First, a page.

• Lung cancer afflicts nonsmoking women more than men.

    CPIC was the first to show definitively that among nonsmokers, women were more likely than men to have lung cancer. Until this paper, there were no hard data about the incidence of lung cancer in nonsmokers. This study has been cited extensively as motivation for other research to understand the reasons why.
  • Genetic screening is especially important for African American and Hispanic women.

    CPIC was the first to study the level of BRCA1 mutations (genetic changes responsible for increased risk of breast cancer) in nonwhite women. This work found that young African American and Hispanic women with breast cancer had a particularly high prevalence of BRCA1 mutations, and signaled the importance to these communities and their doctors of screening for this mutation when indicated.

Press Releases

A Diet High in Fruits and Vegetables May Reduce Risk of Breast Cancer, A New Study Finds

FREMONT, CA (November 7, 2013) — A new study addressing patterns of diet and breast cancer has found that women whose diets are primarily plant-based, consisting mostly of fruits and vegetables, have significantly lower risk of developing breast cancer, while women who consume a diet high in wine, salad and low-fat dressing may have increased risk.

The study was led by researchers from the Cancer Prevention Institute of California (CPIC) and Columbia University who worked with information obtained from thousands of women to identify a correlation between dietary patterns and breast cancer.

While a lowered risk for breast cancer was observed in the plant-based diet group as a whole, of particular note were the women who reported consuming the highest amounts of fruits and vegetables. The researchers found this group to be 35 percent less likely to develop estrogen receptor-negative (ER-) breast cancer than those who reported eating the fewest fruits and vegetables.

“The finding that women who are at high risk for ER- breast cancer can reduce their risk by consuming a diet rich in fruits and vegetables is very encouraging. It provides a simple and important preventative measure for women to take, and one likely to reduce the risk of other major chronic diseases as well,” said Pamela Horn-Ross, Ph.D., research scientist at CPIC.

“The diet does not have to be vegetarian to make a difference,” Horn-Ross noted. “What we found is that the more fruits and vegetables consumed in the overall diet, the greater the benefit.” But she noted that even those consuming the greatest amounts of fruits and vegetables also consumed meat, chicken, fish, and grain-based foods to some degree.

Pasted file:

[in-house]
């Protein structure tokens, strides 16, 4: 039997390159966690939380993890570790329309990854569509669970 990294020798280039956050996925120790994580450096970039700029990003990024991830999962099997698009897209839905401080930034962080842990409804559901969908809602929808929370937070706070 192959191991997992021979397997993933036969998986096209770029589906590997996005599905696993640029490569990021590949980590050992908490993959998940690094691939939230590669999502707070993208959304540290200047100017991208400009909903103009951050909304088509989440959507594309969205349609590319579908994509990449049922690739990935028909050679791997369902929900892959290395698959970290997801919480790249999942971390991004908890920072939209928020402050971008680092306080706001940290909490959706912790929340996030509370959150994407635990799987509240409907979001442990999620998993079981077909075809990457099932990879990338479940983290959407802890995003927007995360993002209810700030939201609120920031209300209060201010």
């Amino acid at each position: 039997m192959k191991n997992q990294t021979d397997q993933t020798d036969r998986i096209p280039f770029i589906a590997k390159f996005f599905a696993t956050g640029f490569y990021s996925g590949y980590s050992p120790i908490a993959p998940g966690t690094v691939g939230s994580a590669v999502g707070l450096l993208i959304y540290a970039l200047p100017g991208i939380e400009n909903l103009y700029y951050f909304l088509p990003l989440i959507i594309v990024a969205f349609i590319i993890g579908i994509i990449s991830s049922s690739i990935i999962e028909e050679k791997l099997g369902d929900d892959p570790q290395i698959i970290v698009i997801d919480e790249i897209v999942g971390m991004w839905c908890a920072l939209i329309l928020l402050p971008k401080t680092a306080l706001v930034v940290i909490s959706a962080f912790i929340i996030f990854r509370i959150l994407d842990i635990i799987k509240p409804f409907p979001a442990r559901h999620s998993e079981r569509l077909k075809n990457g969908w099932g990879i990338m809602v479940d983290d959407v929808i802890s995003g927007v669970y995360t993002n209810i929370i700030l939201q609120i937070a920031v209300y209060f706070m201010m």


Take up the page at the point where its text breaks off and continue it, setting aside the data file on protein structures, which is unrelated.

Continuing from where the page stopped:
The researchers observed that women who consumed larger amounts of salad, fish, wine, and coffee or tea had an increased risk of developing estrogen receptor-positive (ER+) breast cancer. “While alcohol consumption accounts for some of this increased risk, it does not explain it entirely,” said Lilli Link, MD, MS, a nutrition specialist in private practice in New York, formerly affiliated with Columbia University.

“Women who consume two or more glasses of wine (or any alcoholic beverage) a day while also taking hormone therapy are at especially high risk of breast cancer, so concurrent use of hormone therapy among women consuming this dietary pattern may account for some of the risk,” Link said. “However, at this time, we don’t know what other factors may be involved.”

Published online in the American Journal of Clinical Nutrition, the study, “Dietary patterns and breast cancer risk in the California Teachers Study,” included 91,779 women from a large, diverse group that consists of active and retired teachers and school administrators in California. The participants completed a comprehensive questionnaire in 1995 regarding health status, dietary habits and lifestyle information, and were followed for 14 years thereafter.

The five major dietary patterns identified in the study included the plant-based diet consisting mostly of fruits and vegetables; a diet high in protein and fat, with meat, eggs, fried foods and high-fat condiments such as butter and mayonnaise; a diet high in convenience foods, pasta and bread products; a diet high in legumes, soy foods, rice and dark leafy vegetables; and the "salad and wine" diet, high in salads, low-fat dressing, fish, wine, and coffee and tea.

Over the 14-year period, 4,140 of the participants were diagnosed with breast cancer. The diets high in carbohydrates, in protein and fat, and in legumes and soy foods neither reduced nor increased breast cancer risk.

A number of reasons might explain why a plant-based diet might reduce breast cancer risk, the researchers suggested. Fruits and vegetables are high in fiber, which may lower breast cancer risk by reducing the concentration of estrogen in the body and keeping glucose and insulin levels stable. Fruits and vegetables are also high in antioxidants, which have been shown to inhibit growth of breast cancer cells.

The authors noted that a major strength of this study is its basis in a large, diverse group with dietary data collected prior to breast cancer diagnosis and based on a widely-used and validated food frequency questionnaire. Certain limitations were noted as well, including possible changes to dietary patterns over time and lack of distinction between cooked and raw vegetables.

In addition to Link and Horn-Ross, authors contributing to this NIH-funded study include Alison J. Canchola, MS, and Christina Clarke, Ph.D., M.P.H., of the Cancer Prevention Institute of California; Leslie Bernstein of the City of Hope; Daniel O. Stram of the University of Southern California (USC); and Giske Ursin of the University of Norway and USC.

About the Cancer Prevention Institute of California
The Cancer Prevention Institute of California (CPIC) is the nation’s premier organization dedicated to preventing cancer and to reducing its burden where it cannot yet be prevented. CPIC tracks patterns of cancer throughout the entire population and identifies those at risk for developing cancer. Its research scientists are leaders in investigating the causes of cancer in large populations to advance the development of prevention-focused interventions. CPIC’s innovative cancer prevention research and education programs, together with the work of the Stanford Cancer Institute, deliver a comprehensive arsenal for defeating cancer. For more information, visit CPIC’s official website at www.cpic.org.

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Media Contact: Jana Cuiper, 510-608-5160 | jana.cuiper@cpic.org